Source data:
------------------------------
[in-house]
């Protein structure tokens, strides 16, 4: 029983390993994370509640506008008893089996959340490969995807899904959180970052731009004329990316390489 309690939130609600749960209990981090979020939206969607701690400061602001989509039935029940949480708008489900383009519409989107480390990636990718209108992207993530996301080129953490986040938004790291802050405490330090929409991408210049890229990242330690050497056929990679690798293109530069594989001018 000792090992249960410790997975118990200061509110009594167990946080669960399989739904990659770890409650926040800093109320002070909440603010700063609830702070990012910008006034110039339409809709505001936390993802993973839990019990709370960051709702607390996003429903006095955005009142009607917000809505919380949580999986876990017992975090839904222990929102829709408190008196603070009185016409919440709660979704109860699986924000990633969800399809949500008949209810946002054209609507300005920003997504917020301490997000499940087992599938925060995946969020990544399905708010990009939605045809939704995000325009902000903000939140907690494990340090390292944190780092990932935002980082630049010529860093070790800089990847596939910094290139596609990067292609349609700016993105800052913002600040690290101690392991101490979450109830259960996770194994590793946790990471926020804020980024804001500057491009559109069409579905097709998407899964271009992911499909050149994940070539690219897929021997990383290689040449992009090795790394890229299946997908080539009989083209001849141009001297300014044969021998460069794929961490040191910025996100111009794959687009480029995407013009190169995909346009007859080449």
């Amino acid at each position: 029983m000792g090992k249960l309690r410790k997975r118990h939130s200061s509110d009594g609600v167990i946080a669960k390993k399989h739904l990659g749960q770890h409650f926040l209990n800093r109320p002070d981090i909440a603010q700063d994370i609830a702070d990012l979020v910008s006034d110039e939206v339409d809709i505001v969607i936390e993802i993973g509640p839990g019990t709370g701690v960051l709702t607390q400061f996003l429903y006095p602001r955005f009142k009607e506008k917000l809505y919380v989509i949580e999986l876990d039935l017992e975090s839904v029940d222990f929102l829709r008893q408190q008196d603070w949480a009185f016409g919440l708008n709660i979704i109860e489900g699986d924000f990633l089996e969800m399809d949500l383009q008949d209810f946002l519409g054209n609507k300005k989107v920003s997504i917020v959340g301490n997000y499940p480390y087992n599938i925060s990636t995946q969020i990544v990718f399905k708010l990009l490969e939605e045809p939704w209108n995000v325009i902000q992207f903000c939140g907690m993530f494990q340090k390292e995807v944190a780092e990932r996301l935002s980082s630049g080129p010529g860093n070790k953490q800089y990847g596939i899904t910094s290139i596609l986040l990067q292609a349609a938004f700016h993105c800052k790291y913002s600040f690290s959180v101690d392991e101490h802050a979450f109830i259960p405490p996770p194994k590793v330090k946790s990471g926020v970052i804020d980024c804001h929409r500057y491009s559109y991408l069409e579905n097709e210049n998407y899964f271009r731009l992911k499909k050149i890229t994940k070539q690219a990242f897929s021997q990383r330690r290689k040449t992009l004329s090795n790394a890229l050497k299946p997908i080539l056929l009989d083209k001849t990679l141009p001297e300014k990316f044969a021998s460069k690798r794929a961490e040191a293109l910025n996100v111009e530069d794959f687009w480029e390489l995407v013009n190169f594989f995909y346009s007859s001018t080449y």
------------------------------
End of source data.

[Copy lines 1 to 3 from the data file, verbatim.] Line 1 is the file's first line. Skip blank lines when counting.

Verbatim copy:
[in-house]
């Protein structure tokens, strides 16, 4: 029983390993994370509640506008008893089996959340490969995807899904959180970052731009004329990316390489 309690939130609600749960209990981090979020939206969607701690400061602001989509039935029940949480708008489900383009519409989107480390990636990718209108992207993530996301080129953490986040938004790291802050405490330090929409991408210049890229990242330690050497056929990679690798293109530069594989001018 000792090992249960410790997975118990200061509110009594167990946080669960399989739904990659770890409650926040800093109320002070909440603010700063609830702070990012910008006034110039339409809709505001936390993802993973839990019990709370960051709702607390996003429903006095955005009142009607917000809505919380949580999986876990017992975090839904222990929102829709408190008196603070009185016409919440709660979704109860699986924000990633969800399809949500008949209810946002054209609507300005920003997504917020301490997000499940087992599938925060995946969020990544399905708010990009939605045809939704995000325009902000903000939140907690494990340090390292944190780092990932935002980082630049010529860093070790800089990847596939910094290139596609990067292609349609700016993105800052913002600040690290101690392991101490979450109830259960996770194994590793946790990471926020804020980024804001500057491009559109069409579905097709998407899964271009992911499909050149994940070539690219897929021997990383290689040449992009090795790394890229299946997908080539009989083209001849141009001297300014044969021998460069794929961490040191910025996100111009794959687009480029995407013009190169995909346009007859080449």
């Amino acid at each position: 029983m000792g090992k249960l309690r410790k997975r118990h939130s200061s509110d009594g609600v167990i946080a669960k390993k399989h739904l990659g749960q770890h409650f926040l209990n800093r109320p002070d981090i909440a603010q700063d994370i609830a702070d990012l979020v910008s006034d110039e939206v339409d809709i505001v969607i936390e993802i993973g509640p839990g019990t709370g701690v960051l709702t607390q400061f996003l429903y006095p602001r955005f009142k009607e506008k917000l809505y919380v989509i949580e999986l876990d039935l017992e975090s839904v029940d222990f929102l829709r008893q408190q008196d603070w949480a009185f016409g919440l708008n709660i979704i109860e489900g699986d924000f990633l089996e969800m399809d949500l383009q008949d209810f946002l519409g054209n609507k300005k989107v920003s997504i917020v959340g301490n997000y499940p480390y087992n599938i925060s990636t995946q969020i990544v990718f399905k708010l990009l490969e939605e045809p939704w209108n995000v325009i902000q992207f903000c939140g907690m993530f494990q340090k390292e995807v944190a780092e990932r996301l935002s980082s630049g080129p010529g860093n070790k953490q800089y990847g596939i899904t910094s290139i596609l986040l990067q292609a349609a938004f700016h993105c800052k790291y913002s600040f690290s959180v101690d392991e101490h802050a979450f109830i259960p405490p996770p194994k590793v330090k946790s990471g926020v970052i804020d980024c804001h929409r500057y491009s559109y991408l069409e579905n097709e210049n998407y899964f271009r731009l992911k499909k050149i890229t994940k070539q690219a990242f897929s021997q990383r330690r290689k040449t992009l004329s090795n790394a890229l050497k299946p997908i080539l056929l009989d083209k001849t990679l141009p001297e300014k990316f044969a021998s460069k690798r794929a961490e040191a293109l910025n996100v111009e530069d794959f687009w480029e390489l995407v013009n190169f594989f995909y346009s007859s001018t080449y």